“While many of the industry’s worst excesses have been cleaned up in recent years, bondage labour persists aboard Southeast Asia’s fishing vessels. Following the reemergence of his film Buoyancy, director Rodd Rathjen talks about the conditions he witnessed in Thailand’s infamous fisheries”

A still from film Buoyancy. Photo: Supplied

Thoughts 💭 /

A conversation between @SEA_GLOBE and the director of “Buoyancy” on Slave Labor in Thailand’s Fishing Industry. Not only at sea, but also in the sewing factories and brick workshops on the outskirts of Phnom Penh, there are people who are exploited in a way similar to slavery. I was impressed by the director’s philosophy, “For me, it’s about giving voice to the voiceless.”

タイの漁業における奴隷労働について @SEA_GLOBE と 「Buoyancy」監督との対話。海上だけでなくPhnom Penhの町はずれに佇む縫製工場や煉瓦工房でも奴隷に近い形で搾取される人々がいる。“For me, it’s about giving voice to the voiceless.”という監督の哲学に感銘を受ける。’s new cocktail club is recreating the city’s bar scene from readers’ homes

LINK 👉 Nieman Lab

“There’s such a fun food scene in the city that we all just miss, and this is our ability to replicate that as much as possible until it’s safe to go back out again.”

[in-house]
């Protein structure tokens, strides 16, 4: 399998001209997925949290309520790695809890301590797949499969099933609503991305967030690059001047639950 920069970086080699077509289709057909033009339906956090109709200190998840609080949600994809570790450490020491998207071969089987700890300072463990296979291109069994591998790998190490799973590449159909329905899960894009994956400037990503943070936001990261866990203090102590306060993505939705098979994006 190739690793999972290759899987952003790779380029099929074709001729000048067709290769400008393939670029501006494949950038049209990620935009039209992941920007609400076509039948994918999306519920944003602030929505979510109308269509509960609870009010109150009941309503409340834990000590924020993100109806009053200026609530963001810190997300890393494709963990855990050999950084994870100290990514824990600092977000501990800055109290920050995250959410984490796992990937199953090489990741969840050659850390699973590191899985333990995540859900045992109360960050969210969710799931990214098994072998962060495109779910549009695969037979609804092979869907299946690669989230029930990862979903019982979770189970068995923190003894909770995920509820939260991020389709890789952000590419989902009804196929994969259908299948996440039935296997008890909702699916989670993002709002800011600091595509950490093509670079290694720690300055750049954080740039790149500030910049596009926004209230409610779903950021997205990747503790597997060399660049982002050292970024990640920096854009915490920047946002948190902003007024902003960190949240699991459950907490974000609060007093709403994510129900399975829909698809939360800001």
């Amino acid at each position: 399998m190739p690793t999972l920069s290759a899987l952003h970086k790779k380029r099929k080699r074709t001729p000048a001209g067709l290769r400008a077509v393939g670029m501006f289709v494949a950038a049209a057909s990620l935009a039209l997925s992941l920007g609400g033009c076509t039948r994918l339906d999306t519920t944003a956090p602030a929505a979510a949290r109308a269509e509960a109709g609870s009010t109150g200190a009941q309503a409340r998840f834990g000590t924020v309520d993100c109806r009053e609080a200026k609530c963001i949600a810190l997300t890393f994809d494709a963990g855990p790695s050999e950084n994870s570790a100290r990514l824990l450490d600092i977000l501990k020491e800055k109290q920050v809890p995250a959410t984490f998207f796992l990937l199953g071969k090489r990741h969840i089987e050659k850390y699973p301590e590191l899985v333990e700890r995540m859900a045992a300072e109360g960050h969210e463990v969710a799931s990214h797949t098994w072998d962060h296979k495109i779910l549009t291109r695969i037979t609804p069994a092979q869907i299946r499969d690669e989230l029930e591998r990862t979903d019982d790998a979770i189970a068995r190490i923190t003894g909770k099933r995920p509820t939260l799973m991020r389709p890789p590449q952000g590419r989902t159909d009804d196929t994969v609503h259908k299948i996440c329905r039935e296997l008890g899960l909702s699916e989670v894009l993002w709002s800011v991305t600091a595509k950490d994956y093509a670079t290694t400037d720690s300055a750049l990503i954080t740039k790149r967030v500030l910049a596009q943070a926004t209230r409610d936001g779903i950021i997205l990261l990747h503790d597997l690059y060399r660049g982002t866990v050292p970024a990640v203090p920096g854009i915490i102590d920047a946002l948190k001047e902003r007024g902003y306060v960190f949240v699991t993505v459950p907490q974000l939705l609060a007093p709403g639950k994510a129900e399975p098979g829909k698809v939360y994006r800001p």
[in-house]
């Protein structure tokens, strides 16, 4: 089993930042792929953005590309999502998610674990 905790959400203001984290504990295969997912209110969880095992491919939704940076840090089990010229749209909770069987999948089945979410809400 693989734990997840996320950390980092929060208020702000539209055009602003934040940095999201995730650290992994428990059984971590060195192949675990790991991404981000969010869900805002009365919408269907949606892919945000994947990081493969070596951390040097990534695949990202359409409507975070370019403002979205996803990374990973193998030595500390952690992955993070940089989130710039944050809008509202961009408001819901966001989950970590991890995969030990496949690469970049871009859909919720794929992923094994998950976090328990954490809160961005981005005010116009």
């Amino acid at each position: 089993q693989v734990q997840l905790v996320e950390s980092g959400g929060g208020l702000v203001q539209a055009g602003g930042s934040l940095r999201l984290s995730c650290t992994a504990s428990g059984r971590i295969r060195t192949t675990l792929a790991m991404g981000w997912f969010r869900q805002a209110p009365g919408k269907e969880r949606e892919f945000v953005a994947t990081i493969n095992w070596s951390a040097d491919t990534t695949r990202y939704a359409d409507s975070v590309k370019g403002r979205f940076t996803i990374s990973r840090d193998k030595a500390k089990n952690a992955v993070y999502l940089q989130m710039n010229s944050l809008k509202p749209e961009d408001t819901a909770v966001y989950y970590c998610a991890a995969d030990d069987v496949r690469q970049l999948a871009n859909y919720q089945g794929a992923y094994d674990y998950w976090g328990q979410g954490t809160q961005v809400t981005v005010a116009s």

Thoughts 💭 /

The Boston Cocktail Club, launched by, is an initiative to help locals feel connected to their community by targeting bars and restaurants that suffer from C19. It is similar to Bookshop and The Green Hub in that it is the local media with the scale, expertise and community that can get everyone involved.

Boston.comが始めたBoston Cocktail Club。C19で苦しむBarやRestaurantを対象とし地元の人々がCommunityとの繋がりを感じられる取り組み。規模、専門知識、Communityを持つ地元メディアだからこそ皆を巻き込めるという点はBookshopやThe Green Hubに共通する。

Magic, culture and stalactites: how Aboriginal perspectives are transforming archaeological histories

LINK ðŸ‘‰ The Conversation / 6, Jan, 2021

“New collaborative work at an Aboriginal cave in eastern Victoria, published today, shows the stark difference between contemporary archaeological research and that conducted in the 1970s.”

The outside of Cloggs Cave (vertical fissure in the middle of the cliff) pictured circa 1890-1900. Photo courtesy of the State Library of Victoria. Photographer unknown.

Thoughts 💭 /

This is a story about a cave in eastern Victoria, Australia, which was already surveyed in the 1970s, and how a new researcher from the Gunai Kurnai tribe was brought in to investigate it, resulting in a completely different discovery. Inclusive and decolonial perspectives will become more and more important not only in politics and economics, but also in research and academia.